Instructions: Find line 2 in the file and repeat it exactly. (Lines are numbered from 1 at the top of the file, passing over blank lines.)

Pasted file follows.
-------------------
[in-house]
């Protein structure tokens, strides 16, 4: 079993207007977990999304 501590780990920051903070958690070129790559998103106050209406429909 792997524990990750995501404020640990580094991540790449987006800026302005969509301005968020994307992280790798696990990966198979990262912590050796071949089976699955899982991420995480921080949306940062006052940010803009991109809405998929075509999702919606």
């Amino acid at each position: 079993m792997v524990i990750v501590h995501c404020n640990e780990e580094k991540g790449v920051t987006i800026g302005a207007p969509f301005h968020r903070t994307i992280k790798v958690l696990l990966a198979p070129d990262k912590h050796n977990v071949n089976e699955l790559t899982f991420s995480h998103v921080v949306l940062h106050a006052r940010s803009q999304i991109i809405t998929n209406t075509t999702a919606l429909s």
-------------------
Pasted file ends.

């Protein structure tokens, strides 16, 4: 079993207007977990999304 501590780990920051903070958690070129790559998103106050209406429909 792997524990990750995501404020640990580094991540790449987006800026302005969509301005968020994307992280790798696990990966198979990262912590050796071949089976699955899982991420995480921080949306940062006052940010803009991109809405998929075509999702919606």